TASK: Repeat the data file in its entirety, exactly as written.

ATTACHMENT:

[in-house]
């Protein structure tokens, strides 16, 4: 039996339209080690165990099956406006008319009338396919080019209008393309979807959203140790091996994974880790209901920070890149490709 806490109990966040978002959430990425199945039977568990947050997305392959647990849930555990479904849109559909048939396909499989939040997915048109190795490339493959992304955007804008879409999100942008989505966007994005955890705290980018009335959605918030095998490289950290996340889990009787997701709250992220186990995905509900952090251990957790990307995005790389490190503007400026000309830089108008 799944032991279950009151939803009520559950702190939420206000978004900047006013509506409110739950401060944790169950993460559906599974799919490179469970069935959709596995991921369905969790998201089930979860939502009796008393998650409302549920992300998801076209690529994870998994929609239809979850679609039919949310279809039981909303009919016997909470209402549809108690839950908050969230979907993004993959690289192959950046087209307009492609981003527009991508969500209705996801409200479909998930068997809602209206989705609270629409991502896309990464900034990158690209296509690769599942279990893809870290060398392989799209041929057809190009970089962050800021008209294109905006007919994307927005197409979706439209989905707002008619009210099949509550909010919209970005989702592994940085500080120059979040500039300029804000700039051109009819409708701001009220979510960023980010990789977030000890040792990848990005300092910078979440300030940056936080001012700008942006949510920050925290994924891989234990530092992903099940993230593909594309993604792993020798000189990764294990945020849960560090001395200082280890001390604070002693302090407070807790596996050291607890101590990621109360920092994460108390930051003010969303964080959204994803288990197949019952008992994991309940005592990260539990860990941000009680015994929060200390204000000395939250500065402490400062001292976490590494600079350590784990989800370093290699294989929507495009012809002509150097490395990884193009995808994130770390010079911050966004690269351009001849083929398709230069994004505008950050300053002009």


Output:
[in-house]
């Protein structure tokens, strides 16, 4: 039996339209080690165990099956406006008319009338396919080019209008393309979807959203140790091996994974880790209901920070890149490709 806490109990966040978002959430990425199945039977568990947050997305392959647990849930555990479904849109559909048939396909499989939040997915048109190795490339493959992304955007804008879409999100942008989505966007994005955890705290980018009335959605918030095998490289950290996340889990009787997701709250992220186990995905509900952090251990957790990307995005790389490190503007400026000309830089108008 799944032991279950009151939803009520559950702190939420206000978004900047006013509506409110739950401060944790169950993460559906599974799919490179469970069935959709596995991921369905969790998201089930979860939502009796008393998650409302549920992300998801076209690529994870998994929609239809979850679609039919949310279809039981909303009919016997909470209402549809108690839950908050969230979907993004993959690289192959950046087209307009492609981003527009991508969500209705996801409200479909998930068997809602209206989705609270629409991502896309990464900034990158690209296509690769599942279990893809870290060398392989799209041929057809190009970089962050800021008209294109905006007919994307927005197409979706439209989905707002008619009210099949509550909010919209970005989702592994940085500080120059979040500039300029804000700039051109009819409708701001009220979510960023980010990789977030000890040792990848990005300092910078979440300030940056936080001012700008942006949510920050925290994924891989234990530092992903099940993230593909594309993604792993020798000189990764294990945020849960560090001395200082280890001390604070002693302090407070807790596996050291607890101590990621109360920092994460108390930051003010969303964080959204994803288990197949019952008992994991309940005592990260539990860990941000009680015994929060200390204000000395939250500065402490400062001292976490590494600079350590784990989800370093290699294989929507495009012809002509150097490395990884193009995808994130770390010079911050966004690269351009001849083929398709230069994004505008950050300053002009």